The album that this review will gut like fish is not something that I would have reviewed. Not because it´s bad or anything, but because I have no f*cking idea how to review this kind of metal. The Doom, Drone and Noise genre is totally uncharted territory to me. So that´s why it´s so cool that this review is actually being published here on TMR, that we now expand into the more obscure darker parts of metal. And it´s all thanks to our latest contributing writer Jackie – this darkness is all on her.
Forewords by: John Resborn, Editor / Review by: Jackie Band
Singapore isn’t exactly noted for its metal scene as much as some of its South East Asian counterparts, that fact doesn’t however belittle this duo of Doom from this modern metropolis. Beelzebud I admit are a recent discovery of mine yet they have managed to get under my skin. And can I be forgiven for reviewing an album released well over twelve months ago? Well given Beelzebud are relatively obscure and ought to be in my opinion better known, I’d say yes.
The album opens with Jahannam (09.08), an evocative intro which conjures oriental imagery some of which wouldn’t be out of place in film noir such as Bladerunner, you then enter a dark place which you are dragged through kicking and screaming that is a mélange of heavy drum beats, slow tempo, distorted riffs and harrowing screams, later followed by an introduction of guttural vocals. Drumming punctuates mid-way and an increased tempo follows combining both a decent punch of both vocal styles. Jahannam is one of the names for the Islamic concept of Hell and this opener is pretty hellish.
Sengsara (11.11) is Malay for miserable. If you’ve ever wondered what it’d be like in an insane asylum this track takes you pretty close, mixed vocals and heavy distortion punctuated with a calmer almost ritualistic drumming break in what seems like a decisive moment leading to combined vocals and melodic background instrumentals. Misery seems to dissolve in the closing minutes in a haze of white noise. Sengsara is an irrational mild sedative, be prepared for disconnection.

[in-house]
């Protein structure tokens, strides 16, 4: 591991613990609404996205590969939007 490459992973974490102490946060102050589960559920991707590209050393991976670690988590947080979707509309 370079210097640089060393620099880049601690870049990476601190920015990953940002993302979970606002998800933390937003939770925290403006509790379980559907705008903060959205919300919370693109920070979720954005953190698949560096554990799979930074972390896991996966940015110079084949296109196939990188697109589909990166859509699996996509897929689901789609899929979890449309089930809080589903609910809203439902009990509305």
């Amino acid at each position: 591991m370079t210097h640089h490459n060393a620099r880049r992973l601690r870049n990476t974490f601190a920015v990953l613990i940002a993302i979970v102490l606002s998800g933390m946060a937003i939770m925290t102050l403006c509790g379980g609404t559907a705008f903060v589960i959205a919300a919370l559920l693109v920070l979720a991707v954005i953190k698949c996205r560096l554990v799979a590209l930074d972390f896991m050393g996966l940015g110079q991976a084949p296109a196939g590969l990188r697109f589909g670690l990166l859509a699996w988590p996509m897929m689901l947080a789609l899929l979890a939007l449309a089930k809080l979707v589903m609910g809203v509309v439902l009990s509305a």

Time to get comfortable, Durhaka (25.50) lulls you in to a false sense of security as the first thirteen minutes ambles along (in comparison to Jahannam and Sengsara) with a consistent deep base line and an almost reassuring melody. The shift in mood here is a jolt on the senses, an onslaught of evil awaits, think soundtrack from The Exorcist, think movie torture scene, disturbing vocals and horror film inspired instrumentals make this an uncompromising awakening.
Durhaka means ungodly or sinful. This is delivered well. The tortuous scene is left behind in a blaze of on-going guitar distortion and increased tempo which evokes desperation, increased heart rate and confusion which gradually slows and intermittently grinds to several punctuated pauses. Heavy distortion draws this finale out and the track closes to the sound of delicate yet eerie instrumentals and the sound of distant childlike song evoking a kind of deliverance and release.
Ethereal qualities enthused with ambiguity, pain and purgatory make “Self Titled” pretty unique and well worth paying attention to, it holds a certain power which is measured, convincing and unabashed. Deep and heavy distortion, tempo changes, drum breaks and deranged vocals make for a technically satisfying Doom/Drone experience with an oriental twist.